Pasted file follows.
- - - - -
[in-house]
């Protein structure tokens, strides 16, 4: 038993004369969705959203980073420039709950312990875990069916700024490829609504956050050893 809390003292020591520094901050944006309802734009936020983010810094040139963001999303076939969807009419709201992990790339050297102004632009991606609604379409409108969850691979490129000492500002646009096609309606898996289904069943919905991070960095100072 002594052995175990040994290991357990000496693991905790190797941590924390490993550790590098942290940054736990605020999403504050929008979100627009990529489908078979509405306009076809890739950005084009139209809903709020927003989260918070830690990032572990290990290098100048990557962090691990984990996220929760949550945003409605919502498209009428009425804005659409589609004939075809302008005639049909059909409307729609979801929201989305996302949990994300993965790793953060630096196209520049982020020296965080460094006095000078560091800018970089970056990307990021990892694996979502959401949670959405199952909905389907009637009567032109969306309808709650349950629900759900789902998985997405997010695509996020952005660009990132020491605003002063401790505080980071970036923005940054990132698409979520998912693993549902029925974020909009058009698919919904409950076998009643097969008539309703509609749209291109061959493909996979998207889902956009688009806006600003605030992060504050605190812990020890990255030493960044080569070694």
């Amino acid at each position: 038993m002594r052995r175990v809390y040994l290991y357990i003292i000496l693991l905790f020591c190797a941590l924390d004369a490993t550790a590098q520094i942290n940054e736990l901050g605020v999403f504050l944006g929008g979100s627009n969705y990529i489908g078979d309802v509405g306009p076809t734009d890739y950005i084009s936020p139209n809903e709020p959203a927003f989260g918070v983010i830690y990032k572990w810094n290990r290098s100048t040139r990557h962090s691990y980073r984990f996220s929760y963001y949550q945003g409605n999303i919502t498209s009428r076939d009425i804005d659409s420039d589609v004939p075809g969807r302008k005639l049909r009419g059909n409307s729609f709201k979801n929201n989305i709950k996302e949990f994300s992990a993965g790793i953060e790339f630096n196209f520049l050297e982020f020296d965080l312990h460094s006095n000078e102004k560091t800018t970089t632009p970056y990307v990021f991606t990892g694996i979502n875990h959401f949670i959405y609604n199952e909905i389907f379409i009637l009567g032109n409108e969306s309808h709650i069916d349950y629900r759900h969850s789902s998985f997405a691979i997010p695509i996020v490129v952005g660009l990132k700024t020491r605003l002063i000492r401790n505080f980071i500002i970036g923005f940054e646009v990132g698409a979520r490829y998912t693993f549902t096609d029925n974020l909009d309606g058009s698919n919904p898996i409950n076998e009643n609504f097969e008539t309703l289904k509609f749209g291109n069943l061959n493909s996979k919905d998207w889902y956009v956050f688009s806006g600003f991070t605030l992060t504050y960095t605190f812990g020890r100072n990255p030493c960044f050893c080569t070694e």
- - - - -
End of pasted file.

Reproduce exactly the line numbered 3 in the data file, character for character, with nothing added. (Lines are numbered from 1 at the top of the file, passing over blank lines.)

């Amino acid at each position: 038993m002594r052995r175990v809390y040994l290991y357990i003292i000496l693991l905790f020591c190797a941590l924390d004369a490993t550790a590098q520094i942290n940054e736990l901050g605020v999403f504050l944006g929008g979100s627009n969705y990529i489908g078979d309802v509405g306009p076809t734009d890739y950005i084009s936020p139209n809903e709020p959203a927003f989260g918070v983010i830690y990032k572990w810094n290990r290098s100048t040139r990557h962090s691990y980073r984990f996220s929760y963001y949550q945003g409605n999303i919502t498209s009428r076939d009425i804005d659409s420039d589609v004939p075809g969807r302008k005639l049909r009419g059909n409307s729609f709201k979801n929201n989305i709950k996302e949990f994300s992990a993965g790793i953060e790339f630096n196209f520049l050297e982020f020296d965080l312990h460094s006095n000078e102004k560091t800018t970089t632009p970056y990307v990021f991606t990892g694996i979502n875990h959401f949670i959405y609604n199952e909905i389907f379409i009637l009567g032109n409108e969306s309808h709650i069916d349950y629900r759900h969850s789902s998985f997405a691979i997010p695509i996020v490129v952005g660009l990132k700024t020491r605003l002063i000492r401790n505080f980071i500002i970036g923005f940054e646009v990132g698409a979520r490829y998912t693993f549902t096609d029925n974020l909009d309606g058009s698919n919904p898996i409950n076998e009643n609504f097969e008539t309703l289904k509609f749209g291109n069943l061959n493909s996979k919905d998207w889902y956009v956050f688009s806006g600003f991070t605030l992060t504050y960095t605190f812990g020890r100072n990255p030493c960044f050893c080569t070694e």